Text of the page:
Exclusively from Foa & Son
This perennial topic is worth revisiting periodically; it comes to the forefront again driven by events following large natural catastrophes we have seen recently blizzards and ice storms and southern tropical storms all illustrate the problem.
Building (and rebuilding) costs have increased steadily over the past twenty years. The rise has been most dramatic in habitational type structures, but no class of buildings are immune to the many factors that are driving up building costs. Cost of building materials of all types are higher than ever, labor costs continue to creep upward, and, less visible but increasingly important, building codes continue to get more stringent, driving up the costs of any major renovation or construction.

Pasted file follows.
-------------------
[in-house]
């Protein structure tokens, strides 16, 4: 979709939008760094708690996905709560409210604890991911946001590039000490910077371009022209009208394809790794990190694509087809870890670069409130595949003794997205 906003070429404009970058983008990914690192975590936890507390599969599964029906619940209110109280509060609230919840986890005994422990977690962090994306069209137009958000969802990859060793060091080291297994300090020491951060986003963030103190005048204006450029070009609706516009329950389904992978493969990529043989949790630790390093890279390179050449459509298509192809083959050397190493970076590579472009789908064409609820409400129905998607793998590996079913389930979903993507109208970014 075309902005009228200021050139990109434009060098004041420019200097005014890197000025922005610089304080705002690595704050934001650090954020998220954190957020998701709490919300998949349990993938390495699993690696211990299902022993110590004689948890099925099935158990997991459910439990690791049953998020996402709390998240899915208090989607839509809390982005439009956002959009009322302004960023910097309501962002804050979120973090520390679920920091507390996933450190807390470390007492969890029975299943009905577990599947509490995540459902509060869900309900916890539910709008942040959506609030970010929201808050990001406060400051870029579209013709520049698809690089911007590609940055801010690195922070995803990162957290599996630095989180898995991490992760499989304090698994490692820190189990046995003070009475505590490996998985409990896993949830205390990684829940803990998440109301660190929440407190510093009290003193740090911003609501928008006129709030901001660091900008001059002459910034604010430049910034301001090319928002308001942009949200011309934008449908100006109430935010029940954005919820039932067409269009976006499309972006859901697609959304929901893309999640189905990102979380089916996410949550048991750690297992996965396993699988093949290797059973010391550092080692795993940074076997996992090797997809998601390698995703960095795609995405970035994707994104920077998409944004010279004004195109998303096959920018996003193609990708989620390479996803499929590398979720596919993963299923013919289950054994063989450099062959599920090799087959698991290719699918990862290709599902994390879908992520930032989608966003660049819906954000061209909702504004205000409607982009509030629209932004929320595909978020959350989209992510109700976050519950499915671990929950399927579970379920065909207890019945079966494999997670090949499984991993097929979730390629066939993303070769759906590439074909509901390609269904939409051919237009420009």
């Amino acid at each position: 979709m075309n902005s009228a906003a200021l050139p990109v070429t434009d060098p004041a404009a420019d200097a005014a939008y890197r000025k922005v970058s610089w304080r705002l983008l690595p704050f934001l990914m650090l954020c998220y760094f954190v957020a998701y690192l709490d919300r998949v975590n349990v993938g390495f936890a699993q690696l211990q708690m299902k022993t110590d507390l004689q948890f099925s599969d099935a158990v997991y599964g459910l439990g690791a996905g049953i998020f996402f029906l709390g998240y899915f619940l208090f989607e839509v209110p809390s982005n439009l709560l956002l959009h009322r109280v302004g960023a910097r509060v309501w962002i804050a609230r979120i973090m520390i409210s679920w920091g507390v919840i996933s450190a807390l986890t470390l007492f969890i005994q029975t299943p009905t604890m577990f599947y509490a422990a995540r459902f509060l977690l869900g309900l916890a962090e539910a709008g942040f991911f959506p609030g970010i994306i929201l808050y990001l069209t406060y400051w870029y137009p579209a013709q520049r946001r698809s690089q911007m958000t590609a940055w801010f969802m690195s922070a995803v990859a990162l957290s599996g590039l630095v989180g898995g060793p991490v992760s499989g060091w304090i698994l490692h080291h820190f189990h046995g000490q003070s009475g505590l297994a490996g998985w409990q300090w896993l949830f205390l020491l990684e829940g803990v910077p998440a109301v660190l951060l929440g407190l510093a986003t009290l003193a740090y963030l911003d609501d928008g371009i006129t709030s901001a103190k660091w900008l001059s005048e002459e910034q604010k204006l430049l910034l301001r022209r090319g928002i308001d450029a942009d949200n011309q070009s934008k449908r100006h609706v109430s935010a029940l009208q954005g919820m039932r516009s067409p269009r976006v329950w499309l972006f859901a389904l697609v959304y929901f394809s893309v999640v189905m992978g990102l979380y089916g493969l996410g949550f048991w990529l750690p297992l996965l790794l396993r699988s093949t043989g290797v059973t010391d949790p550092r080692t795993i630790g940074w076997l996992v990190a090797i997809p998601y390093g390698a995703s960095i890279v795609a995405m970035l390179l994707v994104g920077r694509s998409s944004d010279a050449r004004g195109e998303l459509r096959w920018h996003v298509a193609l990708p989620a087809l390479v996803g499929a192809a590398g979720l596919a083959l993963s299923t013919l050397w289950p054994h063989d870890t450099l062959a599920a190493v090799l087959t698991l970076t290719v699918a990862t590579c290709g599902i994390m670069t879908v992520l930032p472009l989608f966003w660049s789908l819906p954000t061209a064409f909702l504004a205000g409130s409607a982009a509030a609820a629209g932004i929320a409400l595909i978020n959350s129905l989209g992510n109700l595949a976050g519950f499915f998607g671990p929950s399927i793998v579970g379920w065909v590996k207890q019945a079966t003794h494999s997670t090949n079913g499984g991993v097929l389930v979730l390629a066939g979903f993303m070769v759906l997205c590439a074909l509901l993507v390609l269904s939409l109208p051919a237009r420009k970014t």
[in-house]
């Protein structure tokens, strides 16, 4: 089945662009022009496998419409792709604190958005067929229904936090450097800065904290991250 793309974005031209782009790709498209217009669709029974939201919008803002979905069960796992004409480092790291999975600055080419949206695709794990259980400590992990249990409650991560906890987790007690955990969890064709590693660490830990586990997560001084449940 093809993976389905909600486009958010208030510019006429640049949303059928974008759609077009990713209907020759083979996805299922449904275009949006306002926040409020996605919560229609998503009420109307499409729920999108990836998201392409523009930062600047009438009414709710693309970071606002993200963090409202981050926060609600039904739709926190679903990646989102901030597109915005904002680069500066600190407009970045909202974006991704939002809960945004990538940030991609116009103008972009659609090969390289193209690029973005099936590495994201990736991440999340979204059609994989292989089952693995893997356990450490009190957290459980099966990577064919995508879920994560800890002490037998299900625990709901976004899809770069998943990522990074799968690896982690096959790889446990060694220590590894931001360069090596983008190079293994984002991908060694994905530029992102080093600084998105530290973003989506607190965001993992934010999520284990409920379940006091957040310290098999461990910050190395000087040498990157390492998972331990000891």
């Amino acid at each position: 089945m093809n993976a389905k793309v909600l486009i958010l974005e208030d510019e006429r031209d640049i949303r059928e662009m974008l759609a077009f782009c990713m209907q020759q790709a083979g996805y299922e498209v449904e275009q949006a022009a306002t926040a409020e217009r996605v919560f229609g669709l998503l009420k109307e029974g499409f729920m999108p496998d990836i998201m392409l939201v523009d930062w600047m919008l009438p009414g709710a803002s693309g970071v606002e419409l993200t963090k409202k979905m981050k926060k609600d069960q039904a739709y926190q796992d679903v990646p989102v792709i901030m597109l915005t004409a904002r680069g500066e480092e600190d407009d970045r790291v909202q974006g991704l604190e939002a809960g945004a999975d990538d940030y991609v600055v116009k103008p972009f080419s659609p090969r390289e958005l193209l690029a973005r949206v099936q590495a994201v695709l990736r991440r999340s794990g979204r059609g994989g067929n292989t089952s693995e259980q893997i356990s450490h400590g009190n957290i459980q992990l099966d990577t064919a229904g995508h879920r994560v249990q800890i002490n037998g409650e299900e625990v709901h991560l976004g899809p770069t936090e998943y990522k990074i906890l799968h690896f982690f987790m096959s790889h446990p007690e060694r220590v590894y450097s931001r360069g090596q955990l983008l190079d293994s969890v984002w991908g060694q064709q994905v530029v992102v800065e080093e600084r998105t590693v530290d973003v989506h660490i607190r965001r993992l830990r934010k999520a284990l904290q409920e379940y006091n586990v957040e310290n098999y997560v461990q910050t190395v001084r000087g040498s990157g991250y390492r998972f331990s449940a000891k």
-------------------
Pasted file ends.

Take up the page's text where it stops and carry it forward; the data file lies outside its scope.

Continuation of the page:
Property owners who have not been diligent in keeping the amount of insurance they carry on their properties up to date can still survive an underinsured loss when the cause of loss is a single event, like a fire. Rebuilding may be delayed or prolonged while they shop for bargains and haggle with contractors, there may have to be some compromises on quality or standards, and additional financing may be needed, but usually the building can eventually be rebuilt or repaired.
Should the same loss take place as part of a larger natural catastrophe (wildfire, tornado, hurricane), all bets are off. Inevitably after such events, rebuilding costs rise as demand spikes. No deals are to be found on material costs, and busy contractors command top dollar.
Even now, property insurance rates are a relative bargain compared to other lines of insurance. It only makes sense to be sure that the limits you carry on your property coverages are adequate to cover the worst case scenarios.